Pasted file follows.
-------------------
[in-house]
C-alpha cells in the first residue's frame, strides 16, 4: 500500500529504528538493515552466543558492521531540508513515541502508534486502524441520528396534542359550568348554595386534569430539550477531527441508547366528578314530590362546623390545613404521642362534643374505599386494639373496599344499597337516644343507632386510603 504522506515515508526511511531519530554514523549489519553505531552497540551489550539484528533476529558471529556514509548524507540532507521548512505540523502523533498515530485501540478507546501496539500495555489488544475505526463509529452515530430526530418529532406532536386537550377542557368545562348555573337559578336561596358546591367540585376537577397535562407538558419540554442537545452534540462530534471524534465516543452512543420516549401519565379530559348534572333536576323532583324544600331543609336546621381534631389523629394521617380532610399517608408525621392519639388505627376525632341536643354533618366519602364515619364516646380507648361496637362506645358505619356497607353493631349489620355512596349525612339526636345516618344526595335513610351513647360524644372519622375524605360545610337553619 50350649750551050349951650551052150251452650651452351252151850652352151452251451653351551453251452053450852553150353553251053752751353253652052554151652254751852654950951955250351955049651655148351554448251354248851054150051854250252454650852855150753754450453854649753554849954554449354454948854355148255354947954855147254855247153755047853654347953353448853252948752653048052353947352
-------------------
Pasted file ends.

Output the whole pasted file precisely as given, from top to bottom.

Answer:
[in-house]
C-alpha cells in the first residue's frame, strides 16, 4: 500500500529504528538493515552466543558492521531540508513515541502508534486502524441520528396534542359550568348554595386534569430539550477531527441508547366528578314530590362546623390545613404521642362534643374505599386494639373496599344499597337516644343507632386510603 504522506515515508526511511531519530554514523549489519553505531552497540551489550539484528533476529558471529556514509548524507540532507521548512505540523502523533498515530485501540478507546501496539500495555489488544475505526463509529452515530430526530418529532406532536386537550377542557368545562348555573337559578336561596358546591367540585376537577397535562407538558419540554442537545452534540462530534471524534465516543452512543420516549401519565379530559348534572333536576323532583324544600331543609336546621381534631389523629394521617380532610399517608408525621392519639388505627376525632341536643354533618366519602364515619364516646380507648361496637362506645358505619356497607353493631349489620355512596349525612339526636345516618344526595335513610351513647360524644372519622375524605360545610337553619 50350649750551050349951650551052150251452650651452351252151850652352151452251451653351551453251452053450852553150353553251053752751353253652052554151652254751852654950951955250351955049651655148351554448251354248851054150051854250252454650852855150753754450453854649753554849954554449354454948854355148255354947954855147254855247153755047853654347953353448853252948752653048052353947352